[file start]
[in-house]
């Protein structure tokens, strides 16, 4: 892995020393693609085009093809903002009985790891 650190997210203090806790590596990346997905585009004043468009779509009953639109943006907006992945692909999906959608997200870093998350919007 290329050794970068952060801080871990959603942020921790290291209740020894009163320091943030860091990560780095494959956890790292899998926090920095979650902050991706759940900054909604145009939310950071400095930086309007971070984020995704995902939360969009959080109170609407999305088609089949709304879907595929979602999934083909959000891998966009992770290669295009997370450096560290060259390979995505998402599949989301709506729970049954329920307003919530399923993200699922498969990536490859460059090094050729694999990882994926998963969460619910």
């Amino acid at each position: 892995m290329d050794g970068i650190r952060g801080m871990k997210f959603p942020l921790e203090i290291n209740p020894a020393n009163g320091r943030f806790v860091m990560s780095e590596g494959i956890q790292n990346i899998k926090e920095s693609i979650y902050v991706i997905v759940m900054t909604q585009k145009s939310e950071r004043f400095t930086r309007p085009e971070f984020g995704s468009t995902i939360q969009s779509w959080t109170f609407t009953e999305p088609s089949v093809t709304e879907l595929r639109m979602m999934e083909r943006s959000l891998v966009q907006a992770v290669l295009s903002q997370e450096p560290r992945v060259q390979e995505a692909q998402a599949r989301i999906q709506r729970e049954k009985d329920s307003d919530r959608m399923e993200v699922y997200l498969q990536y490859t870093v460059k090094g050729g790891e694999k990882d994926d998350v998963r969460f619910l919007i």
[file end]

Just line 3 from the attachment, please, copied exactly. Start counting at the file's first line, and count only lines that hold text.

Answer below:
């Amino acid at each position: 892995m290329d050794g970068i650190r952060g801080m871990k997210f959603p942020l921790e203090i290291n209740p020894a020393n009163g320091r943030f806790v860091m990560s780095e590596g494959i956890q790292n990346i899998k926090e920095s693609i979650y902050v991706i997905v759940m900054t909604q585009k145009s939310e950071r004043f400095t930086r309007p085009e971070f984020g995704s468009t995902i939360q969009s779509w959080t109170f609407t009953e999305p088609s089949v093809t709304e879907l595929r639109m979602m999934e083909r943006s959000l891998v966009q907006a992770v290669l295009s903002q997370e450096p560290r992945v060259q390979e995505a692909q998402a599949r989301i999906q709506r729970e049954k009985d329920s307003d919530r959608m399923e993200v699922y997200l498969q990536y490859t870093v460059k090094g050729g790891e694999k990882d994926d998350v998963r969460f619910l919007i």